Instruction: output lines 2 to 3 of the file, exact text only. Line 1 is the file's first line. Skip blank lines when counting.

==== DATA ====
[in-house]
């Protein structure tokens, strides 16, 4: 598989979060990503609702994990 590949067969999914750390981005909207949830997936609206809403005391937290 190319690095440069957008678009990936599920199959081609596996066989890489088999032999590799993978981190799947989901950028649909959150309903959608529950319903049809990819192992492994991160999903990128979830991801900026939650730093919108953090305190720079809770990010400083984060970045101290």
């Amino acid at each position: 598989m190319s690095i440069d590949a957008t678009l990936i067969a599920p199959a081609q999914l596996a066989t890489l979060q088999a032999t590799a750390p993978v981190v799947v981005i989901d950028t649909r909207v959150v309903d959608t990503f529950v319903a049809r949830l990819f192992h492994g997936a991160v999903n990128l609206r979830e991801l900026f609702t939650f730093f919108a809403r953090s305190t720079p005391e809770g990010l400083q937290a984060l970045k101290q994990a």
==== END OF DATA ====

């Protein structure tokens, strides 16, 4: 598989979060990503609702994990 590949067969999914750390981005909207949830997936609206809403005391937290 190319690095440069957008678009990936599920199959081609596996066989890489088999032999590799993978981190799947989901950028649909959150309903959608529950319903049809990819192992492994991160999903990128979830991801900026939650730093919108953090305190720079809770990010400083984060970045101290």
């Amino acid at each position: 598989m190319s690095i440069d590949a957008t678009l990936i067969a599920p199959a081609q999914l596996a066989t890489l979060q088999a032999t590799a750390p993978v981190v799947v981005i989901d950028t649909r909207v959150v309903d959608t990503f529950v319903a049809r949830l990819f192992h492994g997936a991160v999903n990128l609206r979830e991801l900026f609702t939650f730093f919108a809403r953090s305190t720079p005391e809770g990010l400083q937290a984060l970045k101290q994990a």